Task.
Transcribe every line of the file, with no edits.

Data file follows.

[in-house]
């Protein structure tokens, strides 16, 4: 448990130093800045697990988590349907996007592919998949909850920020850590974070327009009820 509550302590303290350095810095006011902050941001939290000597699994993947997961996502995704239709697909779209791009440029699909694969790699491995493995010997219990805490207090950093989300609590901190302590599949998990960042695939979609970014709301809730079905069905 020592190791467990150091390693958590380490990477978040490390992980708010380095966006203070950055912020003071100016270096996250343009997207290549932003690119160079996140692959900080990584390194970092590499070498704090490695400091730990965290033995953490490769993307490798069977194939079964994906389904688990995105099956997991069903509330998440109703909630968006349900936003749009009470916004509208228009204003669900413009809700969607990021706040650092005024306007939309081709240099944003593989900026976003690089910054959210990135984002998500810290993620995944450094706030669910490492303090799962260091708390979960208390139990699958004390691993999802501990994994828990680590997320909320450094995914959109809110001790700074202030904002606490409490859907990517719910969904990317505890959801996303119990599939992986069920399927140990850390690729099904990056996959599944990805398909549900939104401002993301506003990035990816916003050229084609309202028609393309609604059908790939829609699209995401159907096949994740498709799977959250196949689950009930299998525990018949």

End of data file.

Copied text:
[in-house]
């Protein structure tokens, strides 16, 4: 448990130093800045697990988590349907996007592919998949909850920020850590974070327009009820 509550302590303290350095810095006011902050941001939290000597699994993947997961996502995704239709697909779209791009440029699909694969790699491995493995010997219990805490207090950093989300609590901190302590599949998990960042695939979609970014709301809730079905069905 020592190791467990150091390693958590380490990477978040490390992980708010380095966006203070950055912020003071100016270096996250343009997207290549932003690119160079996140692959900080990584390194970092590499070498704090490695400091730990965290033995953490490769993307490798069977194939079964994906389904688990995105099956997991069903509330998440109703909630968006349900936003749009009470916004509208228009204003669900413009809700969607990021706040650092005024306007939309081709240099944003593989900026976003690089910054959210990135984002998500810290993620995944450094706030669910490492303090799962260091708390979960208390139990699958004390691993999802501990994994828990680590997320909320450094995914959109809110001790700074202030904002606490409490859907990517719910969904990317505890959801996303119990599939992986069920399927140990850390690729099904990056996959599944990805398909549900939104401002993301506003990035990816916003050229084609309202028609393309609604059908790939829609699209995401159907096949994740498709799977959250196949689950009930299998525990018949």